Eric Reeves is a professor at Smith College and the author of “Compromising with Evil: An Archival History of Greater Sudan, 2007-2012.”
It is not often that we’re able to listen in on the comments of senior officials in a government that stands internationally accused of genocide. But that’s exactly what we’ve been given through the leaked minutes of a security meeting held Aug. 31 by top military and security officials in Sudan. Prominent in the document are plans for further genocidal tactics in parts of the country.
In rebellious South Kordofan, according to the minutes, the government’s strategy is to “starve” (a translation of the Arabic) the civilian population by ensuring that it can’t harvest this year’s crops and thus support rebels near the border with South Sudan. This is counterinsurgency at its cheapest. First Vice President Bakri Hassan Saleh put the matter tersely: “Support the mechanism intended to disperse or empty the IDP [internally displaced persons] camps.” While the “mechanism” is left unspecified, increasingly brutal assaults on camps for internally displaced persons suggest that it will be cruel and bloody, forcing people who’ve had their homes and farms seized to flee into lawless lands beyond reach of humanitarian assistance.
The minutes, along with other important documents, were leaked by someone either within the ruling National Congress Party or with close ties to the regime. They were delivered by intermediaries to a primary Arabic news Web site and to me, presumably because of my research and advocacy on behalf of the marginalized peoples of Sudan. The Sudanese regime split badly following the bloody suppression of popular uprisings in September 2013. Hardliners now wield all real power, and these were the men whose thoughts were captured in the Aug. 31 minutes. The leak was clearly meant to undermine the credibility of what has become a vicious junta.
Though little noticed in the West, the revelation instantly attracted considerable interest in the Arab world, and the evidence that the minutes are authentic is substantial. The highly authoritative Africa Confidential has judged them so, as has former prime minister Sadiq al-Mahdi, who still enjoys extraordinary contacts within the government. Notably, senior regime officials have not denied outright the document’s authenticity.
Central in the minutes is discussion of Khartoum’s “strategic relationship” with Iran. Although Iran is ruled by a Shiite regime, it shares with Sunni Sudan a commitment to both Islamism and international terrorism. The minutes include discussion of the regime’s having sent weapons to the New Dawn Islamist movement in Libya. Maj. Gen. Hashim Abdalla Mohammed, chief of Sudan’s joint general staff, reveals a telling problem with the Saudis: “They found out about the weapons we sent by way of the Red Sea to Abd al-Malik Al-Huthi’s Shiia group in Yemen.” Al-Huthi’s Shiite terrorist organization controls large parts of western and northern Yemen — bordering Saudi Arabia.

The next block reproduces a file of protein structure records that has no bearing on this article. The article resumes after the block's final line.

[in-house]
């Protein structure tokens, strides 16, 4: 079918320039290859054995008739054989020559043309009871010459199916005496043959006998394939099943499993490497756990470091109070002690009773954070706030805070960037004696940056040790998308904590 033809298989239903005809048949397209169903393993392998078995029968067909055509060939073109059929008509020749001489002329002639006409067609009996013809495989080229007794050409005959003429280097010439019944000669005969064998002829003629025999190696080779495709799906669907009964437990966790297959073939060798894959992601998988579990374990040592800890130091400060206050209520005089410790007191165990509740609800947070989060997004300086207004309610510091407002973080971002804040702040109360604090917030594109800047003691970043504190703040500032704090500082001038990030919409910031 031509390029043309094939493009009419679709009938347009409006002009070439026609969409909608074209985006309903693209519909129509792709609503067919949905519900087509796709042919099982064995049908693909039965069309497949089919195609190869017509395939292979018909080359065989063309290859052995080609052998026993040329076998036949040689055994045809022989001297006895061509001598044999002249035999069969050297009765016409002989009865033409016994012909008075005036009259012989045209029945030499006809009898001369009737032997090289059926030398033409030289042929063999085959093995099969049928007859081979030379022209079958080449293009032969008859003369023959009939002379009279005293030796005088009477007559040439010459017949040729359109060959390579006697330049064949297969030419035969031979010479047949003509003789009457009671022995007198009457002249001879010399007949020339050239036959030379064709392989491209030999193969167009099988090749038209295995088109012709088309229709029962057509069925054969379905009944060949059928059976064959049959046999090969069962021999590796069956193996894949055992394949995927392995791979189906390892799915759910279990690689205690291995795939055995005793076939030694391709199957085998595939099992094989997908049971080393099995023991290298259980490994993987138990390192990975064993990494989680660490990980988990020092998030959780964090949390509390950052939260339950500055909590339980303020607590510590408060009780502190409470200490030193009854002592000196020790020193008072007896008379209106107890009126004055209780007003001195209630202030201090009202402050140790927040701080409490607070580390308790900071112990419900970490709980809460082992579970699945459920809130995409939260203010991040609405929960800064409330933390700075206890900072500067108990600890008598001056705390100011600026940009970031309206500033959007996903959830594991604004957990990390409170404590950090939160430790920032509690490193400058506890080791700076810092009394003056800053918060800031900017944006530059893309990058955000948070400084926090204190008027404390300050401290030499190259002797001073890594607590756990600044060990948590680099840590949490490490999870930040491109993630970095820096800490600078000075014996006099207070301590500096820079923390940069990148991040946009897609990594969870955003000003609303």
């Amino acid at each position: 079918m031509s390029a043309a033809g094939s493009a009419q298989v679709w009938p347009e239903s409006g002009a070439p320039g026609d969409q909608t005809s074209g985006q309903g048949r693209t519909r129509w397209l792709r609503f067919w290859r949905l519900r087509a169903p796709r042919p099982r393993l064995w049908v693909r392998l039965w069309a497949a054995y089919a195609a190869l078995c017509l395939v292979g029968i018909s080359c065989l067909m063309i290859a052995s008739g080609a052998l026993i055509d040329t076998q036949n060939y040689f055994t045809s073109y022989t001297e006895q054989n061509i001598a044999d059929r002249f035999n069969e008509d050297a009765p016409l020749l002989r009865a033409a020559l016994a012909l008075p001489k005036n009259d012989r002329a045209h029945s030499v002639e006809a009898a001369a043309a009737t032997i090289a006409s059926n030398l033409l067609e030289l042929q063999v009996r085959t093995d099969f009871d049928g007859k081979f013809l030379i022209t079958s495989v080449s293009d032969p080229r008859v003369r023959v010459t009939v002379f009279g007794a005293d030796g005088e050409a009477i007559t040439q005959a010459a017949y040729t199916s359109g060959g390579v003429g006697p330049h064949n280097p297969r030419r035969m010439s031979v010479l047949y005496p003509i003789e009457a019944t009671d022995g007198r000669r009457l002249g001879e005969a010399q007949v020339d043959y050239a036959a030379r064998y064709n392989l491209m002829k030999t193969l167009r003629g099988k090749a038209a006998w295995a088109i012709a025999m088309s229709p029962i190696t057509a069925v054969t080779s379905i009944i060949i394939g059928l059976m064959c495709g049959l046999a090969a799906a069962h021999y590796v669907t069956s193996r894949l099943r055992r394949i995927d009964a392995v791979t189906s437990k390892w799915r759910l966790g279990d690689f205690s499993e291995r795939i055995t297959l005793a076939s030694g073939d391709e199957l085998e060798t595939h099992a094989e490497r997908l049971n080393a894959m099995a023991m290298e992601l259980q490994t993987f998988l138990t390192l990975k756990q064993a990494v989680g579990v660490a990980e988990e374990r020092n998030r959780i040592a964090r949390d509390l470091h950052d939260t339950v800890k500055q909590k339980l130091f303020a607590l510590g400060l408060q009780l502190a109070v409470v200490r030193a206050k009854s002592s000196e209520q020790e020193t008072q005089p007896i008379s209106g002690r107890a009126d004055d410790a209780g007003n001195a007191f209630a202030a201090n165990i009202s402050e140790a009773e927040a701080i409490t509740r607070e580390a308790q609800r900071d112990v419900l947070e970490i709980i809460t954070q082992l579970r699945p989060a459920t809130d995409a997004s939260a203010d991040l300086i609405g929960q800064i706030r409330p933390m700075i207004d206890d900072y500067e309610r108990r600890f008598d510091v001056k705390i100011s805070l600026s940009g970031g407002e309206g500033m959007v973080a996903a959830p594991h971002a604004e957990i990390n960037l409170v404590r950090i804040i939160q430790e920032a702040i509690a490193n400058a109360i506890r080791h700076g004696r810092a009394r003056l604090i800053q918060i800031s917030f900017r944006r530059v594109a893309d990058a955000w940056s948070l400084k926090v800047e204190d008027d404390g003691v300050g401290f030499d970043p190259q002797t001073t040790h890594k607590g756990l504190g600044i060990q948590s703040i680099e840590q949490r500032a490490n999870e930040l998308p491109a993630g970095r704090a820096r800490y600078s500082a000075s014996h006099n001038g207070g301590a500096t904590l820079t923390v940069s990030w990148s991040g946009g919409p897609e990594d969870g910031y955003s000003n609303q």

In this joint commitment to Islamism and terrorism, Sudan and Iran have what may be described as a strategic relationship — precisely the description offered more than a dozen times by the men at the Aug. 31 meeting. But this leaves Sudan with problems in its relations with the Gulf states and Saudi Arabia, not least because the Sudanese economy, after 25 years of mismanagement, is imploding. Khartoum is obliged to play a double game. Hence, the comments by Gen. Yehya Mohammed Kheir, minister of state for defense: “We will not sacrifice our relations with the Islamists and Iran for a relationship with the Saudis and the Gulf states. What is possible is a relationship that serves our mutual economic interests in terms of investment and employment.” There is, of course, no true “mutuality” to the relationship as conceived here by Khartoum.
Further, Gen. Mohamed Atta, head of Sudan’s National Intelligence and Security Services, acknowledges that terrorism is a tool at Khartoum’s disposal. The regime believes the Saudis were complicit in the September 2013 uprising; thus the Saudis fear, according to Atta, “we may use or release terrorist groups to [seek] revenge.” This would hardly be idle speculation on the Saudis’ part.
Elsewhere, Kheir declares that Khartoum has unrivaled knowledge of terrorist groups “based in Libya, Somalia, Nigeria, Mali, North Africa Arab countries and Afghanistan.” The Saudis and Gulf states have an obvious interest in such intelligence, but instead of providing it, Khartoum exults in the superiority of its intelligence-gathering. Presumably, the United States also has an interest in such intelligence — and may think that Khartoum should provide it. But this is unlikely. Kheir, for example, boasts of “the victory of our people in Libya.” The United States cannot be happy about this.
The clear consensus emerging from the minutes is that Islamism and support for radical Islamist groups are of preeminent importance to Khartoum in its search for a place in a region made more complex by the emergence of the Islamic State; this also dictates a “strategic relationship with Iran.” If so, it would be a strategy entirely in character.
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